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Tuesday, December 2, 2014

Contrarian View: Low Voter Turnout Isn't Necessarily a Bad Thing

If you're young and single like me and live in the Cultural District of one of the nicest cities in America, then you don't have to look very far to find something interesting to occupy your time and attention on weekends (or anytime). I still pick up a copy of Fort Worth Weekly once a week, though, if only to keep up on what's going on in my neck of the woods. FW Weekly has the social scene in Cowtown covered, and I sometimes enjoy their articles on local, off-beat stories as well. When it comes to political commentary, though, the publication leaves a lot to be desired. Example: an opinion piece by one Ken Wheatcroft-Pardue in last week's issue entitled "Apocalypse by Apathy."

Wheatcroft-Pardue laments the "tragedy" of "how few" people voted in the recent midterm elections. He starts off with an anecdote about an elderly woman he encountered while block-walking on the North Side a few weeks before the election. (For those of you not familiar with Fort Worth, the "North Side" is a largely Hispanic, poorer-than-average area on--where else--the north side of town. To many locals, it has two components: the Stockyards and "the ghetto". It is an important source of votes for Democrats.) This woman told him that she was "sick of the government and all the things they’re doing." He deduced that she would not be voting in this election and offered one possible cause: "the grab bag of pseudo-hysterical news coverage, much of it without context or common sense, that she and the rest of us had endured these past months."

I can't say I take issue with his characterization of the media coverage of and seemingly incessant punditry concerning ISIS and Ebola, two things Wheatcroft-Pardue specifically mentioned in the next sentence, but I don't recall seeing or hearing any "pseudo-hysterical news coverage, much of it without context or common sense," of things the government has been doing (save for the inane ramblings of MSNBC's on-air talent about crazy conservatives enacting voter ID laws and curtailing women's "reproductive rights", a newly popular euphemism for butchering unborn children), which, according to the writer, was what this woman actually referenced as making her "sick".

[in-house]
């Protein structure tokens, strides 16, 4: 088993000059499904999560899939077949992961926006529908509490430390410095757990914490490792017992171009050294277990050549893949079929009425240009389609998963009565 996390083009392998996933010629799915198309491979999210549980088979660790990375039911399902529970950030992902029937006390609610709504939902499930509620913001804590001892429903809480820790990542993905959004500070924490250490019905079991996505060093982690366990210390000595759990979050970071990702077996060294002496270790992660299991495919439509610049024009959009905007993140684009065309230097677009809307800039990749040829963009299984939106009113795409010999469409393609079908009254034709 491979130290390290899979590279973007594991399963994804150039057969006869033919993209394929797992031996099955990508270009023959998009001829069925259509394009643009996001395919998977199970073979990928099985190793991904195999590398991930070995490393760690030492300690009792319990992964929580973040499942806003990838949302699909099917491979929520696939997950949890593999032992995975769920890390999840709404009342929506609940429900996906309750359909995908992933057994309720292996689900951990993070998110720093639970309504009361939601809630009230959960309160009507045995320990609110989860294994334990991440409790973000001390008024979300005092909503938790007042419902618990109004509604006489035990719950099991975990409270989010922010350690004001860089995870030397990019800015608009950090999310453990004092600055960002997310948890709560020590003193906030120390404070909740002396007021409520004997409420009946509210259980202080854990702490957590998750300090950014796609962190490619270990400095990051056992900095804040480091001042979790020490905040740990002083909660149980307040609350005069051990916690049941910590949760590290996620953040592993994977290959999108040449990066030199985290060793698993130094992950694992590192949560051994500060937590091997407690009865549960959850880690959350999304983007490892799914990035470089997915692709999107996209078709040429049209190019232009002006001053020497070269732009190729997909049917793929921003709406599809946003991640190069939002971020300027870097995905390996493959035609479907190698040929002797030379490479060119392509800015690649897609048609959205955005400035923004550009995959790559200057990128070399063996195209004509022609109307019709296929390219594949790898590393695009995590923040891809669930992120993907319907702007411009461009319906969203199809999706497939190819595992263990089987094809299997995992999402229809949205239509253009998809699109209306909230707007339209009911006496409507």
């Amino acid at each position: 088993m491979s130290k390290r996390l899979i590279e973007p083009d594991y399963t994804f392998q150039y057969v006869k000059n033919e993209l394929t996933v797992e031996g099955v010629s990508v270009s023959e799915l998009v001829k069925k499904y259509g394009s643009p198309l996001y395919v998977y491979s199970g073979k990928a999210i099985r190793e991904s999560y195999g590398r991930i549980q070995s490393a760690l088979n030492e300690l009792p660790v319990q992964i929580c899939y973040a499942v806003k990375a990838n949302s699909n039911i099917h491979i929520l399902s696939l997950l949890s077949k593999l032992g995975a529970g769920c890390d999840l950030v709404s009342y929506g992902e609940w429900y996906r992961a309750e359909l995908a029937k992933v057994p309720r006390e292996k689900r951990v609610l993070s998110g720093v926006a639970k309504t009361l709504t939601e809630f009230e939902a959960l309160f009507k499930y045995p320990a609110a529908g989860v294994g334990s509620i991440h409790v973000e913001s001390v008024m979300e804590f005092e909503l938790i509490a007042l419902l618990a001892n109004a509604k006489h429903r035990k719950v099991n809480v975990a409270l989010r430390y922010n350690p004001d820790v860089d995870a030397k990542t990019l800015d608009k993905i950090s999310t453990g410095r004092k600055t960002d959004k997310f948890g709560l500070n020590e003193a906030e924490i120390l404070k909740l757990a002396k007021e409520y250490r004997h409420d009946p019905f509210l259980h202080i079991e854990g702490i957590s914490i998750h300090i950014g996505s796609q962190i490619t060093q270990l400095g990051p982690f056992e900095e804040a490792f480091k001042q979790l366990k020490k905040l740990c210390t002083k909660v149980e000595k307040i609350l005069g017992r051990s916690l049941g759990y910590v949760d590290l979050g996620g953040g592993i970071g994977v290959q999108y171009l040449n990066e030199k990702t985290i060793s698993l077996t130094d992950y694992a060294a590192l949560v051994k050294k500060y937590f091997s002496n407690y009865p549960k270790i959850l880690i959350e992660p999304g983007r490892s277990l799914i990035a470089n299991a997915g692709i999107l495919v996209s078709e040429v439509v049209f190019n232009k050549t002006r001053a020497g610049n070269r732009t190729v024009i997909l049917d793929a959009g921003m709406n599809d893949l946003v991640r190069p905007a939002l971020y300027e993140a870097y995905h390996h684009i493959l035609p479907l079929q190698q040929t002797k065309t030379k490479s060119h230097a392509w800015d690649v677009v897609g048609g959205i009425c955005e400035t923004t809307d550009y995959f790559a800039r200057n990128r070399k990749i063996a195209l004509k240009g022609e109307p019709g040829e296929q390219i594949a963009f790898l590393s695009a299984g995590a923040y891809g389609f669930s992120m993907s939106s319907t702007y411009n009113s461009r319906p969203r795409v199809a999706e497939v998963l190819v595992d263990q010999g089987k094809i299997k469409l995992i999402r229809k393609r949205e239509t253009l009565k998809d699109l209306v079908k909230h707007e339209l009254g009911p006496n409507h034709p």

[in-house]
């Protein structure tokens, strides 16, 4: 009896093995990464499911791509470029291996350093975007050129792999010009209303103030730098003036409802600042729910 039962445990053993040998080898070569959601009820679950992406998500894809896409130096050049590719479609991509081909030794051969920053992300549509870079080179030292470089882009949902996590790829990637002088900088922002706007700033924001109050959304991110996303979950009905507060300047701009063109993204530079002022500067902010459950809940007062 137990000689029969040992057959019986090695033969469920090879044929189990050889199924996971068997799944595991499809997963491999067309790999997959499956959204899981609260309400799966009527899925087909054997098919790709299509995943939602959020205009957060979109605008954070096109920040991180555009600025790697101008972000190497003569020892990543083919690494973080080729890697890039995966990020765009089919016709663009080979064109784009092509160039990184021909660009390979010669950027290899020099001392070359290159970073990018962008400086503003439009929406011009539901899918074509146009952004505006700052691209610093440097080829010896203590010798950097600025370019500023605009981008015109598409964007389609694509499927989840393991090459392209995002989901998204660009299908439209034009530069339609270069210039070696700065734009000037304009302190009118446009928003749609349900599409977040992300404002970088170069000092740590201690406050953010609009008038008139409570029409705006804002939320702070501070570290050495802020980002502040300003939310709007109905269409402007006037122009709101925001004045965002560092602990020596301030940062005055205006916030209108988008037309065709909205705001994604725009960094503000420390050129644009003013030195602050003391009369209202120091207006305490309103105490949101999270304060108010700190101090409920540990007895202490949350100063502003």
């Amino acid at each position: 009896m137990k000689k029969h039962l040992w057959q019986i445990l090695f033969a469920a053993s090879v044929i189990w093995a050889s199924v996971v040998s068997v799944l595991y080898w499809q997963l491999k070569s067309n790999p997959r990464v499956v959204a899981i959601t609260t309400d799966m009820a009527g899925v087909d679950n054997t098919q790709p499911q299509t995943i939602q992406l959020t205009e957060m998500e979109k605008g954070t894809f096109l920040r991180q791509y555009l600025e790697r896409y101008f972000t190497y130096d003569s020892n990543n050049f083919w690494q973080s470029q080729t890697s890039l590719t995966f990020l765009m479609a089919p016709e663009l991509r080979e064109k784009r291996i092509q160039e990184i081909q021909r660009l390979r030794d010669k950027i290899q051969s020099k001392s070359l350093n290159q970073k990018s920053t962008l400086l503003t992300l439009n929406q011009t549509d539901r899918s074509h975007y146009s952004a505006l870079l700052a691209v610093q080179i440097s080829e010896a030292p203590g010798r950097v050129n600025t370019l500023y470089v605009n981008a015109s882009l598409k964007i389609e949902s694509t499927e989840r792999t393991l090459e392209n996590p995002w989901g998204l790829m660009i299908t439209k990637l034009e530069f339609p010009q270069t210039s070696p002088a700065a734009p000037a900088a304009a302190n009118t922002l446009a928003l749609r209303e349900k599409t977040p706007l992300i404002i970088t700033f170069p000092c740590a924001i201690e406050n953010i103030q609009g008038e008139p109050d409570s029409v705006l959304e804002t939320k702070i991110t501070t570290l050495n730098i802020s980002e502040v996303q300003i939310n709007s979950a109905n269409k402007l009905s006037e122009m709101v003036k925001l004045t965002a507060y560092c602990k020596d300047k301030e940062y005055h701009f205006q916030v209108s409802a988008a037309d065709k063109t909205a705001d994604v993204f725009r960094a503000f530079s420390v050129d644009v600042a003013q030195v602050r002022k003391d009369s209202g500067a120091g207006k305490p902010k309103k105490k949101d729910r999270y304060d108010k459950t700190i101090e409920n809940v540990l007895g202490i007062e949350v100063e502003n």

But to the meat of the article: Wheatcroft-Pardue reminds us of President Obama's post-election statement that he’d heard "everyone who voted" as well as "the two-thirds of voters who chose not to" and suggests, "Maybe we should all try to do likewise. This poor woman I talked with on a Saturday morning in October represents so many of those who chose not to vote."

Stop right there. The sentiment, which Wheatcroft-Pardue evidently shares, that the President expressed with his one-third/two-thirds remark is based on an assumption that the Americans who were eligible to vote in this election but chose not to were sending a message by not voting just as those of us who did vote sent a message with our choices at the polls. If you agree with that, then it begs the question: What message do you think these non-voters sent by not voting? To attribute the deliberate choice millions of Americans made this year to not vote to "apathy" is unfair and incorrect. Do Wheatcroft-Pardue and others who think like him (I assure you there are many.) honestly believe that none of these people determined that they had no good options on the ballot or nothing worth voting for or made another thoughtful, principled decision not to vote?